England will host New Zealand and South Africa in a triangular Twenty20 International series starting Wednesday, 20 June. Here’s a look at what to expect.
The three teams will play one another twice over three days. The matches will be in Taunton and Bristol, with the final on 1 July in Chelmsford.
Two matches are scheduled on each of the first three days, so one team will be playing two matches each day.
This will require considerable reserves of mental and physical fitness.
What’s at stake
The teams will be playing keeping in mind the ICC Women’s World T20 2018 in November in the Caribbean. The tri-series, against top opposition, offers them a chance to get match practice in the format, and get a better idea of their line-ups, strengths and weaknesses.
“It’s our last series before the World T20, so it’s about getting our team right and it’s going to be a big challenge against some of the world’s top players,” said Heather Knight, the England captain.
All three teams come into the series having played one-day international cricket. England fought back from behind for a 2-1 scoreline in their favour in the ICC Women’s Championship series against South Africa, while New Zealand swept Ireland away.
Irrespective of the format, the White Ferns seem to have been in T20 mode since their tour of England and Ireland began. They first chased down Ireland’s 136/8 inside 11 overs without losing a wicket in the one-off T20I, and then thrice put up 400-plus scores in the ODIs. That’s three of the top four totals in women’s ODIs just on this tour.
They also had two warm-up wins against a strong England Academy side. “Really pleasing,” said Suzie Bates, the captain, of their performance. “Ireland was beneficial for us as well, for lots of players to get time in the middle, but it was nice to get here and get into T20 mode and play a talented England Academy side. The most important thing is that we’re still winning.”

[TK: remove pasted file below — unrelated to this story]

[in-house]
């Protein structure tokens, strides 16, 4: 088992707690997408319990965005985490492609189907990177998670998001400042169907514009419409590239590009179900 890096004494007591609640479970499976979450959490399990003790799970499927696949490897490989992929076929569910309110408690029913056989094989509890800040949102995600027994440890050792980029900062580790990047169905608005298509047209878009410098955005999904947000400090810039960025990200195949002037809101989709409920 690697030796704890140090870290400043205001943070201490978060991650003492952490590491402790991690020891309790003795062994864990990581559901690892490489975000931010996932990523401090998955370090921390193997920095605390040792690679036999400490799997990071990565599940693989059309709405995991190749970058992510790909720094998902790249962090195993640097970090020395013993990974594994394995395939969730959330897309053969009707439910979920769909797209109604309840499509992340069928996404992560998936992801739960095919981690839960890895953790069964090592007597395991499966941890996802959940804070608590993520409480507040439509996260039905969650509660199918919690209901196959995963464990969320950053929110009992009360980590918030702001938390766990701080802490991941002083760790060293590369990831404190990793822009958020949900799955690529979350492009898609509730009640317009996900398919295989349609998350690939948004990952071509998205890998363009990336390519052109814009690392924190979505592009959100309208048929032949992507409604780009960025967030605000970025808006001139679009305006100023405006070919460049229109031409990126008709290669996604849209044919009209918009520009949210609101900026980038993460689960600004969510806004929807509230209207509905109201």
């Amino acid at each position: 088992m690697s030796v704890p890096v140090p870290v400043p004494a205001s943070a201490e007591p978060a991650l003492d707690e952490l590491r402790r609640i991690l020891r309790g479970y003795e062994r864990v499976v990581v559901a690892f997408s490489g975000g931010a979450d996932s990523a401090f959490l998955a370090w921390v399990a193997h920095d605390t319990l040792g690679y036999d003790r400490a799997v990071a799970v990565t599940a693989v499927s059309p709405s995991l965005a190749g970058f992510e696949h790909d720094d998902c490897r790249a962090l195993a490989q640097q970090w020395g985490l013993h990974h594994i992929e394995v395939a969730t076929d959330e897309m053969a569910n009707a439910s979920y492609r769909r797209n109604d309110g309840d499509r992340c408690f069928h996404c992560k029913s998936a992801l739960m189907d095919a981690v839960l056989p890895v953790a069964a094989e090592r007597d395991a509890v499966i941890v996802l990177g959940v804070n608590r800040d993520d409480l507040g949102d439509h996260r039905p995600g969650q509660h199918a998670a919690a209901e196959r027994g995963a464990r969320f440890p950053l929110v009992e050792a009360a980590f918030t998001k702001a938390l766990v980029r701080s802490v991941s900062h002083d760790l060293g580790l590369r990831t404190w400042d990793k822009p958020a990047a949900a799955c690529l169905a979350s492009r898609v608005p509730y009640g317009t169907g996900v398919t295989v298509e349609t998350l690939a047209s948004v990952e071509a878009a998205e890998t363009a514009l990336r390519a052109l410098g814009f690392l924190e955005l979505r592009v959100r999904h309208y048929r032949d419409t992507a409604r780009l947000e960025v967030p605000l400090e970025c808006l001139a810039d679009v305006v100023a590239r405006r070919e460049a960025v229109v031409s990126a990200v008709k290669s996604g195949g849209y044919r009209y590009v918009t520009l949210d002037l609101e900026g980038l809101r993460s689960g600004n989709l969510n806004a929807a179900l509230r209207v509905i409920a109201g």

South Africa, however, lost their T20 warm-up match to the academy side by 44 runs.
Players in form
Tammy Beaumont: The England opener is coming off two ODI hundreds, both in winning causes. The second, in Canterbury, came in a chase and was her “proudest hundred for England”, she said.
Lizelle Lee: That the South Africa opener can smash the ball to all parts of the ground was known. But in recent times, she’s added more to her game, and showed in the ODI series that she could drop anchor as well. She comes off scores of 92*, 117 and 2, and is up to No.2 in the MRF Tyres ICC Women’s ODI Rankings for batters.
Amelia Kerr: The 17-year-old made history in Ireland by not only toppling Belinda Clark’s 1997 record for the highest score in a women’s ODI, but also adding five wickets to her 232* in the third ODI. The last time she was in England, for the World Cup, she caught attention for her leg-spin. But now, considering that she also made 81* off 45 balls in the first ODI, it’s time for international teams to be wary of the youngster’s batting as well.
Concerns for the teams
South Africa’s challenge is mental. At times in the ODI series, they weren’t able to lift themselves when the English players were able to dig in. “We need to fight more for wickets and not just expect wickets to come,” said captain Dane van Niekerk. “It’s almost as if our bowlers get bored.”
Added Marizanne Kapp, “I just think we lack that fight that we had in the (2017) World Cup, we need to get that back.”
England, meanwhile, have perhaps a problem of plenty. Their playing XI is not certain, with several players unlucky to miss out.
The form of the exciting Nat Sciver is a concern, but coach Mark Robinson is backing her. “[She is] hitting the ball really well, she’s practising as well as anyone, she’s just not been able to convert and has got a couple of low scores. She’s a fine, fine player and can’t fail because she’s a three-in-one cricketer, she bowls well and she’s excellent in the field,” he said.
New Zealand: Suzie Bates (c), Bernadine Bezuidenhout (wk), Sophie Devine, Kate Ebrahim, Maddy Green, Holly Huddleston, Hayley Jensen, Leigh Kasperek, Amelia Kerr, Katey Martin, Anna Peterson, Hannah Rowe, Amy Satterthwaite, Lea Tahuhu, Jess Watkin
South Africa: Dane van Niekerk (c), Lizelle Lee (wk), Chloe Tryon, Mignon du Preez, Marizanne Kapp, Shabnim Ismail, Ayabonga Khaka, Masabata Klaas, Raisibe Ntozakhe, Suné Luus, Laura Wolvaardt, Andrie Steyn, Zintle Mali, Tazmin Brits, Stacey Lackay.
England: To be announced.